The representative body of British Jewry has said it will register its concerns with the Israeli ambassador after Israeli politicians passed a “regressive” new ‘Jewish Nation State’ law by a narrow majority.
The unusual intervention from the Board of Deputies, which seldom criticises Israeli policies, was made on Thursday after Israeli politicians voted through a Basic Law that critics say establishes a system of first and second class citizens.
In a statement, the Board’s senior vice-president Sheila Gewolb said: “Whilst we celebrate Israel’s Jewish-ness, there is concern that some of the measures in this law are regressive steps.”
She said democracy and diversity were two of Israel’s greatest strengths, and that “being Jewish is a wonderful thing, but this should not lead to doing down others”.
Addressing equality concerns, Gewolb said: “All people should be valued and Israel’s Arab and other minority populations should be a treasured part of society. The lesson of Jewish history is that societies are stronger when minorities are affirmed, and they decay when minorities are degraded.”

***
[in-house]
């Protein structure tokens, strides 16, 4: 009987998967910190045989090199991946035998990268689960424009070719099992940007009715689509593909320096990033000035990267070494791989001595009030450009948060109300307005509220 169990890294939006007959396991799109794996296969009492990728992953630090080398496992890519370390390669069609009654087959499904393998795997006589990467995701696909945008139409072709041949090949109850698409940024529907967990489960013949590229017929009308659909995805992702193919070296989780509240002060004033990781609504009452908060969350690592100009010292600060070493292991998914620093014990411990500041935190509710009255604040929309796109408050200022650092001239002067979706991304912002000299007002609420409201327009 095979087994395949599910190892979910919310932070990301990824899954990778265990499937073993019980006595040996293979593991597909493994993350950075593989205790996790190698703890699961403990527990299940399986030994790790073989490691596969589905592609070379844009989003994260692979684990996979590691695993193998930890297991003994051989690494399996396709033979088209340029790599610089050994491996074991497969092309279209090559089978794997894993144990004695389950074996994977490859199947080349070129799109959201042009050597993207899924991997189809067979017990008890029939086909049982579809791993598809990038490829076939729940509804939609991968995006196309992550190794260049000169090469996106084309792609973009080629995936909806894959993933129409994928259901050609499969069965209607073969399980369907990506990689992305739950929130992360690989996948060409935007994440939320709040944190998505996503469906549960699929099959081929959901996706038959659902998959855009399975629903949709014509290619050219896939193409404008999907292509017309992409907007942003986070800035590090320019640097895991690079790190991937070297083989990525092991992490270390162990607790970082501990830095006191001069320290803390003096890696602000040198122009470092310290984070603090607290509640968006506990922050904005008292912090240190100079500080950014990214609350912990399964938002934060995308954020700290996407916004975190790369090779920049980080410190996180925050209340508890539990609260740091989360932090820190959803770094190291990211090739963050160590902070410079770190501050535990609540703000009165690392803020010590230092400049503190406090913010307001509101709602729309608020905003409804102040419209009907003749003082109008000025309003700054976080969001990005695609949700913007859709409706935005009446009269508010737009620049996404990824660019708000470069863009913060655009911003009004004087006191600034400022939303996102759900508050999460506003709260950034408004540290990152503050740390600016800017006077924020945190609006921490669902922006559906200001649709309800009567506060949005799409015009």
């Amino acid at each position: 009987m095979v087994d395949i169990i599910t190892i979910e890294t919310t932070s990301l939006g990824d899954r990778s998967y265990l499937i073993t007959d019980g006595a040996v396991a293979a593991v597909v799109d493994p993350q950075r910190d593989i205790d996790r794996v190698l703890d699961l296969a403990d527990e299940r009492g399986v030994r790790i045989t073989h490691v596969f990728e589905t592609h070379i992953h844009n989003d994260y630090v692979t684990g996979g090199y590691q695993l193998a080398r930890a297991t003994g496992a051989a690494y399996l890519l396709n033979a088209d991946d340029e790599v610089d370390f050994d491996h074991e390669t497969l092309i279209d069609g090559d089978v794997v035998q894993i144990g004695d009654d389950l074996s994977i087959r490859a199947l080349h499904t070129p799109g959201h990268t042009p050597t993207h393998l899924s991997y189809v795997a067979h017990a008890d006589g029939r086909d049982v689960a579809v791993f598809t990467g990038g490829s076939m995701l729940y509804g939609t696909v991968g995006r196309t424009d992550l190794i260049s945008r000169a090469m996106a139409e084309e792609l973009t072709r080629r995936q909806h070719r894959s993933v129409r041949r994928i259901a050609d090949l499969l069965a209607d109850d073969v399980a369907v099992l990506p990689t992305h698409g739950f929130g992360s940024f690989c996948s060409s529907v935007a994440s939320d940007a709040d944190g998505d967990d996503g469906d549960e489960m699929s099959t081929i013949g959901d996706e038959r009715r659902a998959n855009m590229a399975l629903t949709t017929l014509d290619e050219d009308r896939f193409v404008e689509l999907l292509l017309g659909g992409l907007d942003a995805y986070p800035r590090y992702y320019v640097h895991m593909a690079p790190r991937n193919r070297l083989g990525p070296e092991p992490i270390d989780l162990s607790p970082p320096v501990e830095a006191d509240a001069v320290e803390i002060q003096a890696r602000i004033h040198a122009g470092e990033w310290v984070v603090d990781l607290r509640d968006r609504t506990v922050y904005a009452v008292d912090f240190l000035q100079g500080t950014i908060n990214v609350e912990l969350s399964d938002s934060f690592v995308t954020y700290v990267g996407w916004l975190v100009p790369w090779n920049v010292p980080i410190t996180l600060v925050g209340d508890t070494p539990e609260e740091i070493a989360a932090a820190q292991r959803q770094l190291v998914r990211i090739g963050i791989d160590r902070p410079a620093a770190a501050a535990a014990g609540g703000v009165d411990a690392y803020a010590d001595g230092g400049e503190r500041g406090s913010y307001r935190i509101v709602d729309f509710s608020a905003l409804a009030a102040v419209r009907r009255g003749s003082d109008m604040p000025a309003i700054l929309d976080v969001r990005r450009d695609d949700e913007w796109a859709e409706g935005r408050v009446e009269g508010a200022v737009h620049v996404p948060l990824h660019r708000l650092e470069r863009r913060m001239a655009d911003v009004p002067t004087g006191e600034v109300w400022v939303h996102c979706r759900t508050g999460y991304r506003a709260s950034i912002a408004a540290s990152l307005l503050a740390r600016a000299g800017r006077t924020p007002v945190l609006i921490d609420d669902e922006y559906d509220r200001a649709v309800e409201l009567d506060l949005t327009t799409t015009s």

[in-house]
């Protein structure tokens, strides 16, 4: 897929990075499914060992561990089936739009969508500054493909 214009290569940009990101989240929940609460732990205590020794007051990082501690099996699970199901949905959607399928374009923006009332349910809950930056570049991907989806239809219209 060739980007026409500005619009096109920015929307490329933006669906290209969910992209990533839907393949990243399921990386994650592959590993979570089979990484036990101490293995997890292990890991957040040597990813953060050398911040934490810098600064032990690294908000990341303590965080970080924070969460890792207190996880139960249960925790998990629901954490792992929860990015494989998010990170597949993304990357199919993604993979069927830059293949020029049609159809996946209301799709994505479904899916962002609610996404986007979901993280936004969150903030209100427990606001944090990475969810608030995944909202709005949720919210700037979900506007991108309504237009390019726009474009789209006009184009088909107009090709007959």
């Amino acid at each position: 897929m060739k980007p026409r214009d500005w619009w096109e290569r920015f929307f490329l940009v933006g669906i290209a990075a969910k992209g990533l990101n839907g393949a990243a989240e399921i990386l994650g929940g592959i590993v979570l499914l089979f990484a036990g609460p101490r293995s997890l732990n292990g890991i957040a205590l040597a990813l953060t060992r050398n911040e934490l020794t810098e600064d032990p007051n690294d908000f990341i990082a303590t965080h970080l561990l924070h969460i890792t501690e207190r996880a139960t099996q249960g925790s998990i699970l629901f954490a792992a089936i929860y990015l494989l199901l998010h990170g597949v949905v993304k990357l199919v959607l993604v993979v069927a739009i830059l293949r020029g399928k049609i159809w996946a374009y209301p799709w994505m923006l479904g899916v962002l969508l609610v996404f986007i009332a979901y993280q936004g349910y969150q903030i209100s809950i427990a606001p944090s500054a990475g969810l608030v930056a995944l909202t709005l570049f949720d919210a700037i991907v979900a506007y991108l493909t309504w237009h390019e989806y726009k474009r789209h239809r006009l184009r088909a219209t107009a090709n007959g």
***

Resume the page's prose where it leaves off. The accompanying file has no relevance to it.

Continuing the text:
She added that the Board “will be writing to Israel’s ambassador to express concerns at these measures”.
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The concerns were echoed by others in the community, including the New Israel Fund, Yachad and religious leaders such as Senior Reform Rabbi Laura Janner-Klausner, who tweeted that the law was “a serious change” and “very concerning”.
However it was applauded by Zalmi Unsdorfer, chair of Likud UK. “It shouldn’t have taken 70 years, but as with all things connected with our people, there may be a reason why this must be the moment for further light to be given to the nations.”
He said that Europe was busy subsuming the nation state and that by passing the law, “Israel is saying nation statehood is something to be proud of and will secure our people for the next 70 years while the rest of the world continues its experiment”.
He added: “It was sad to see Peace Now and their bedfellows demonstrating against this Bill last weekend on the same Tel Aviv streets on which their grandparents danced 70 years before to celebrate the birth of the very same Jewish state.”